ILNews

Opinions Feb. 16, 2011

February 16, 2011
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7th Circuit Court of Appeals
Jeff Whitely, et al. v. Anthony Moravec, et al.
09-3302
U.S. District Court, Southern District of Indiana, Indianapolis Division. Judge David F. Hamilton.
Civil. Plaintiffs sued an Indiana company incorporated in New York to satisfy the penalty claims after the Indiana company entered into bankruptcy and was late paying wages and fringe benefits. Affirms the District Court correctly concluded that New York Bus. Corp. L. Section 630(a) doesn’t make defendants liable for a penalty under Indiana law.

Indiana Supreme Court
Jeffrey Tharp v. State of Indiana
49S02-1005-CR-256
Criminal. Reverses Tharp’s conviction of invasion of privacy. The evidence is insufficient that he received adequate notice of the protective order.

Richard Joslyn v. State of Indiana
49S04-1102-CR-85
Criminal. Affirms Joslyn’s convictions of stalking and invasion of privacy. The minor defect in the service of a protective order was cured by Joslyn’s statements to police and his testimony at trial that he found the protective order at his residence.

Indiana Court of Appeals
James M. Thompson, D.O. v. Amy Gerowitz, et al.
49A05-1005-CT-296
Civil tort. Affirms the trial court properly denied Dr. Thompson’s motion for judgment on the evidence on the issue of causation. Thompson waived his argument regarding judgment on the evidence on the issue of informed consent because he raised it for the first time on appeal. Orders a new trial based on the allegations of juror misconduct and bias.

Don J. Herrington Jr. v. State of Indiana (NFP)
34A02-1008-CR-924
Criminal. Affirms sentence following guilty plea to Class D felony intimidation.

Keith Hopkins v. State of Indiana (NFP)
02A05-1007-CR-426
Criminal. Affirms sentence following guilty plea to Class B felony possession of a firearm by a serious violent felon and Class A misdemeanor invasion of privacy.

D'Wan Maxwell v. State of Indiana (NFP)
49A02-1006-CR-622
Criminal. Affirms conviction of Class A misdemeanor possession of marijuana.

SS Enterprise v. La Joya Apartment, Inc. (NFP)
49A02-1005-CC-592
Civil collections. Affirms dismissal with prejudice of SS Enterprise’s complaint against La Joya Apartment.

Barbara L. Earle v. State of Indiana (NFP)
26A01-1005-CR-250
Criminal. Affirms conviction of and sentence for murder.

Joey Addison v. State of Indiana (NFP)
49A05-1006-CR-354
Criminal. Affirms conviction of felony murder.

Emily R. Meyer v. State of Indiana (NFP)
35A05-1007-CR-425
Criminal. Affirms sentence following guilty plea to Class A felony conspiracy to commit murder.

Timothy Allen Anderson v. State of Indiana (NFP)
48A05-1007-CR-436
Criminal. Affirms revocation of probation.

Tony Lee Parish v. State of Indiana (NFP)
20A05-1006-CR-398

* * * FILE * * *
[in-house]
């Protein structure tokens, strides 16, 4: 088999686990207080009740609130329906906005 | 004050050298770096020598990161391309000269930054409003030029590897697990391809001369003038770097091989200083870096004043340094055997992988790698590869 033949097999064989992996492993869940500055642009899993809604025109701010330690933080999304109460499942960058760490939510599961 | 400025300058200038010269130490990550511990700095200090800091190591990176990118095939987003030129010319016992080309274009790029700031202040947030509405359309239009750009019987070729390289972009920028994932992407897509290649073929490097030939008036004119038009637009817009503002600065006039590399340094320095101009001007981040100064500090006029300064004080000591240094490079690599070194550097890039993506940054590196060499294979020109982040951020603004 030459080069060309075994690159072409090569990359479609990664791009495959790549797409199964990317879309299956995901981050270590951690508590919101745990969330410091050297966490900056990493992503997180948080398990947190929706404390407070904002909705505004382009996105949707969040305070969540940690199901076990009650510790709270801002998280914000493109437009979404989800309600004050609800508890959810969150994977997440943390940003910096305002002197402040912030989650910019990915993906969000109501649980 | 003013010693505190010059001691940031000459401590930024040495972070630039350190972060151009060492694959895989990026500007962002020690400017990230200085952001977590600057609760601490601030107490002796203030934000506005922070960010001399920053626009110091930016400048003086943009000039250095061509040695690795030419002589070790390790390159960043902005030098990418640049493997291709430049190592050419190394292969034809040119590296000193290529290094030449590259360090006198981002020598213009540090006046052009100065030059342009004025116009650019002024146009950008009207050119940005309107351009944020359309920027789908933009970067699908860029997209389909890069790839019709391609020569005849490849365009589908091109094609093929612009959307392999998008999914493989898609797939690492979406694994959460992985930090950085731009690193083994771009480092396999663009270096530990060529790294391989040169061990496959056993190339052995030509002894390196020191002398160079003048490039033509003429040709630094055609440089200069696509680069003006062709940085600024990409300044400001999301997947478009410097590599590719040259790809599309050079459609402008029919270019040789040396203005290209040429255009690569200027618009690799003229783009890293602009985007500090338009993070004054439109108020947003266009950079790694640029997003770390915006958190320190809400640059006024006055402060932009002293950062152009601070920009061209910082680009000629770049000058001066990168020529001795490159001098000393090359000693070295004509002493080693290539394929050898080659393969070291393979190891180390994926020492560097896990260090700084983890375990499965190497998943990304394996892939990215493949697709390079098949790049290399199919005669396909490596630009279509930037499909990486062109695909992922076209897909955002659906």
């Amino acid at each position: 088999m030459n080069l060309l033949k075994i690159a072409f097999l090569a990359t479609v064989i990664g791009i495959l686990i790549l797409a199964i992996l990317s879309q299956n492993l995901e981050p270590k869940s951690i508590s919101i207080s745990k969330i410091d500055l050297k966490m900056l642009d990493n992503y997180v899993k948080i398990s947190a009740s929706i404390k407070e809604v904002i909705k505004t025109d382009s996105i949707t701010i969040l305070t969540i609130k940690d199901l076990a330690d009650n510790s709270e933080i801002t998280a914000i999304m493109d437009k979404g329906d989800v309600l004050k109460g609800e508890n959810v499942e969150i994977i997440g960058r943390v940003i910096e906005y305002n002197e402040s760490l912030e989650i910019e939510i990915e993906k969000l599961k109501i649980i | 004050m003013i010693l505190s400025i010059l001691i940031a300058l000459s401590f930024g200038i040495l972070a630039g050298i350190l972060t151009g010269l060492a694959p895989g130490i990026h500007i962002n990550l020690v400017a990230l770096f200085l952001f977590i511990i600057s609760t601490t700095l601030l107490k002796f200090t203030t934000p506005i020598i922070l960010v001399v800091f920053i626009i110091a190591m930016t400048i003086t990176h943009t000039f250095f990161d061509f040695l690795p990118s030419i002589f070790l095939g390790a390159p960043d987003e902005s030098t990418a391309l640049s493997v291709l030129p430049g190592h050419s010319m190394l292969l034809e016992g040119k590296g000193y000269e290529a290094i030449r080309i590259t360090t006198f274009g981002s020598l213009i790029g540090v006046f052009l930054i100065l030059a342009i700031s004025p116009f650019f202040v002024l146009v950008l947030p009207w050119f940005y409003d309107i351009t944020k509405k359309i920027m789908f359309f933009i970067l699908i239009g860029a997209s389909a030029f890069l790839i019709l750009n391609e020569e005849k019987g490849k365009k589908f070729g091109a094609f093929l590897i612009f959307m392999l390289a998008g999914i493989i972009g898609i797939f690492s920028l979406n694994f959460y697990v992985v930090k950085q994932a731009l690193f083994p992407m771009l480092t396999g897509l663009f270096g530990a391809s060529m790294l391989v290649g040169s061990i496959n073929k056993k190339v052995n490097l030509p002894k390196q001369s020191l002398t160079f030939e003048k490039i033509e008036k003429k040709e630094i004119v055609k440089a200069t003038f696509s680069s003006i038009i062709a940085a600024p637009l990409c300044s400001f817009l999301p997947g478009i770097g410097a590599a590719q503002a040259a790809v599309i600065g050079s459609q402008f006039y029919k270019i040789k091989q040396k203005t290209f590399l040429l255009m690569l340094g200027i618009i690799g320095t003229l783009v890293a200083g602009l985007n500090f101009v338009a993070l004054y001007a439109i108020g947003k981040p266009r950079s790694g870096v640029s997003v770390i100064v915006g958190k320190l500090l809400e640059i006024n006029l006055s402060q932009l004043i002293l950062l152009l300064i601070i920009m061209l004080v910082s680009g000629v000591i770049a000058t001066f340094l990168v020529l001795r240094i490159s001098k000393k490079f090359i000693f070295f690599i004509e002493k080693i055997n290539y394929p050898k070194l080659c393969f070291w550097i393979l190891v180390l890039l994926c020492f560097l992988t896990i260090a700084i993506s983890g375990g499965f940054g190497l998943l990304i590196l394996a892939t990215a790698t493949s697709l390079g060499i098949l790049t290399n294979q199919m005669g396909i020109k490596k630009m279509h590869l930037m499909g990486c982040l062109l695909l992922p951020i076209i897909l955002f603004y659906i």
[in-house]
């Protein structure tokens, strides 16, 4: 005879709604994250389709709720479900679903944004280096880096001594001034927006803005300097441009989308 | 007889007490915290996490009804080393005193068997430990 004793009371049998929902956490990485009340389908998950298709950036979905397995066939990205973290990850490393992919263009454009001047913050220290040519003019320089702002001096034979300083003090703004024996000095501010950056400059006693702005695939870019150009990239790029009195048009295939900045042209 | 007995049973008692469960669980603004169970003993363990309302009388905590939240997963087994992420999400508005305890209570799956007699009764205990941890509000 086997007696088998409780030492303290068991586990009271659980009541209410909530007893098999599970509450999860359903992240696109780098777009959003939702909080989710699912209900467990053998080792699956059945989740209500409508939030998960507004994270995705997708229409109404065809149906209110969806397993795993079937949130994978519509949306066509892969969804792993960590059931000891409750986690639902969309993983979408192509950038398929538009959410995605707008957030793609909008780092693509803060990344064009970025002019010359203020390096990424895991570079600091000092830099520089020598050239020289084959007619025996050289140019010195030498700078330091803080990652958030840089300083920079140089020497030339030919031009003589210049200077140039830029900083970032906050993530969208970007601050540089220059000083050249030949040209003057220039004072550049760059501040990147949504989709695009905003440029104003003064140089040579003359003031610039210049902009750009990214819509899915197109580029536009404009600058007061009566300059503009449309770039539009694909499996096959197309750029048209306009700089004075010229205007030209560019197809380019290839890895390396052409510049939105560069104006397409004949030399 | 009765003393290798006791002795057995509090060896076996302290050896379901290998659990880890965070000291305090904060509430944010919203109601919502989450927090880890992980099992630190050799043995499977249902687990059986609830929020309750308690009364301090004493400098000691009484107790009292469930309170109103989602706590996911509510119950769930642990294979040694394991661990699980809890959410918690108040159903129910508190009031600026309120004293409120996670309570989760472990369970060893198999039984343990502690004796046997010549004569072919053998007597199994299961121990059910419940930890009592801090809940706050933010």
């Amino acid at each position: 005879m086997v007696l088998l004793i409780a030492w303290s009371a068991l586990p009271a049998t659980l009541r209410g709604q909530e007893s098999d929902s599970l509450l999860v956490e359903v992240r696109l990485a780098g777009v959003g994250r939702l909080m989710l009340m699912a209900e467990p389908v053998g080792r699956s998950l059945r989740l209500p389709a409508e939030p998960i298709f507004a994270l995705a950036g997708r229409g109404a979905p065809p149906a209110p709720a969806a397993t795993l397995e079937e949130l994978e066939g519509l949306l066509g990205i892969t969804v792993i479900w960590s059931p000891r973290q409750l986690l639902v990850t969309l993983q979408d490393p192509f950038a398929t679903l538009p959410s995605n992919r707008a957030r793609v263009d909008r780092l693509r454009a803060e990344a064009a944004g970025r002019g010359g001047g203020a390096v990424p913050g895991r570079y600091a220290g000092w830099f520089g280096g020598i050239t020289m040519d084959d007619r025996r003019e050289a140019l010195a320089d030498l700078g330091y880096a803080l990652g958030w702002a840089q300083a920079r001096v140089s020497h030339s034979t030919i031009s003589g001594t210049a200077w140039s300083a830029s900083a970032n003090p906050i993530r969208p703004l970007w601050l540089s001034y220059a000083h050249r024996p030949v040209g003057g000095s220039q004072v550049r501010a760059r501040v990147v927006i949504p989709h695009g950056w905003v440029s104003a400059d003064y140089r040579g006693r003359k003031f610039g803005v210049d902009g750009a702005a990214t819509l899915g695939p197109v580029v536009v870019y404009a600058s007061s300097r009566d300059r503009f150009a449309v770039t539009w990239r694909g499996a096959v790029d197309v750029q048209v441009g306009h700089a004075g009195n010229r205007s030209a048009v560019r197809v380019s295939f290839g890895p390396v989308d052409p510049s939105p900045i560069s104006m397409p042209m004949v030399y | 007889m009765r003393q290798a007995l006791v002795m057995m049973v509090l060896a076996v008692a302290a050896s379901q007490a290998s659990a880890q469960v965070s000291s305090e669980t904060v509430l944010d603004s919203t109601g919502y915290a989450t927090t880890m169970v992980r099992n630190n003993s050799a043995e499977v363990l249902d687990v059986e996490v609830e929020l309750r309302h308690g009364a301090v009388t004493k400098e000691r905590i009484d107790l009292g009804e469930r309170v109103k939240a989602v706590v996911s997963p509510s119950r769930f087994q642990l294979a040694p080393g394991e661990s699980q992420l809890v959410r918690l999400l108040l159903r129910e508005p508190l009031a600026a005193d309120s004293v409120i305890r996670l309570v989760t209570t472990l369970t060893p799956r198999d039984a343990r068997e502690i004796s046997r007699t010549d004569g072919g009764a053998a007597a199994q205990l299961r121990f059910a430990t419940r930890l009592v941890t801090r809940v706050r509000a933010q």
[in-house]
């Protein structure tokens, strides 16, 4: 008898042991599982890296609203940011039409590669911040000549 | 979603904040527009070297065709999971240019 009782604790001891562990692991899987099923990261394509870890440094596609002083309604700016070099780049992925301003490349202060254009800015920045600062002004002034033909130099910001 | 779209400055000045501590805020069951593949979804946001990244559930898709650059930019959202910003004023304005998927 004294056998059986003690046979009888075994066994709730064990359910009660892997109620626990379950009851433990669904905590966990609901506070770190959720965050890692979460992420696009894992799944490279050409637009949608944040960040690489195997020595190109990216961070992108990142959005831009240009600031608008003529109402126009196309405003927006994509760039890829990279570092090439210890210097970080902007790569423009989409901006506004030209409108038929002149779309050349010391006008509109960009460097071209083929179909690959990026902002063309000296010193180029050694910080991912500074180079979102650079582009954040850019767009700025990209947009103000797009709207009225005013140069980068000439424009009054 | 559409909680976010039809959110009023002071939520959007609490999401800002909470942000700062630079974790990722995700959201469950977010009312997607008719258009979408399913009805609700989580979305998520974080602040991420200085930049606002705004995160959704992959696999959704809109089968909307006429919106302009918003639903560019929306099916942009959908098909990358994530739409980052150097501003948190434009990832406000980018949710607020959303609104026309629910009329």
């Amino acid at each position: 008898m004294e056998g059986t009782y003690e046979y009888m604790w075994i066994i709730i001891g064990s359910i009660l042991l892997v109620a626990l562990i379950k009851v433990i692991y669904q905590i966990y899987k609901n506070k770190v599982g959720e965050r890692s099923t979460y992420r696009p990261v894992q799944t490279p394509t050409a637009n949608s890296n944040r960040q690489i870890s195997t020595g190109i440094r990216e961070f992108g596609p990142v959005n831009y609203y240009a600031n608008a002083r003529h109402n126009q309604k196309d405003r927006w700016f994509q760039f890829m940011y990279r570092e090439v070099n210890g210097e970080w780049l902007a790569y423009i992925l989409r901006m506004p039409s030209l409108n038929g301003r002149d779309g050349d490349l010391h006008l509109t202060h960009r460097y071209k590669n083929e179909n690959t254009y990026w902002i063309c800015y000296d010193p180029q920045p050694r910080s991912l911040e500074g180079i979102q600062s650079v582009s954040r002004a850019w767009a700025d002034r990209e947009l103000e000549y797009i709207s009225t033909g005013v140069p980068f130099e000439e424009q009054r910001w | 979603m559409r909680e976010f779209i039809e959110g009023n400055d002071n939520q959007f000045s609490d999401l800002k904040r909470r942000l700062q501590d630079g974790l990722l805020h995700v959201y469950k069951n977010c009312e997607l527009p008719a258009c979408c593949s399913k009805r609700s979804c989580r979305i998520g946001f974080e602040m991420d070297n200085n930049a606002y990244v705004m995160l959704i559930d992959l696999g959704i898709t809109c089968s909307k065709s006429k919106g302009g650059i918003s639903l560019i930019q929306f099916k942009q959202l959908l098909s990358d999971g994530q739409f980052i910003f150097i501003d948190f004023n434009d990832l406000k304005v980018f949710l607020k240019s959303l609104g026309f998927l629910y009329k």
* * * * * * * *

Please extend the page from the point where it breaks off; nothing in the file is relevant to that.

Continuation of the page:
Criminal. Affirms conviction of Class B felony burglary and sentences for that conviction, Class B felony conspiracy to commit robbery, and Class B felony robbery.

Indiana Tax Court had posted no opinions at IL deadline.
 

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  1. Frankly, it is tragic that you are even considering going to an expensive, unaccredited "law school." It is extremely difficult to get a job with a degree from a real school. If you are going to make the investment of time, money, and tears into law school, it should not be to a place that won't actually enable you to practice law when you graduate.

  2. As a lawyer who grew up in Fort Wayne (but went to a real law school), it is not that hard to find a mentor in the legal community without your school's assistance. One does not need to pay tens of thousands of dollars to go to an unaccredited legal diploma mill to get a mentor. Having a mentor means precisely nothing if you cannot get a job upon graduation, and considering that the legal job market is utterly terrible, these students from Indiana Tech are going to be adrift after graduation.

  3. 700,000 to 800,000 Americans are arrested for marijuana possession each year in the US. Do we need a new justice center if we decriminalize marijuana by having the City Council enact a $100 fine for marijuana possession and have the money go towards road repair?

  4. I am sorry to hear this.

  5. I tried a case in Judge Barker's court many years ago and I recall it vividly as a highlight of my career. I don't get in federal court very often but found myself back there again last Summer. We had both aged a bit but I must say she was just as I had remembered her. Authoritative, organized and yes, human ...with a good sense of humor. I also appreciated that even though we were dealing with difficult criminal cases, she treated my clients with dignity and understanding. My clients certainly respected her. Thanks for this nice article. Congratulations to Judge Barker for reaching another milestone in a remarkable career.

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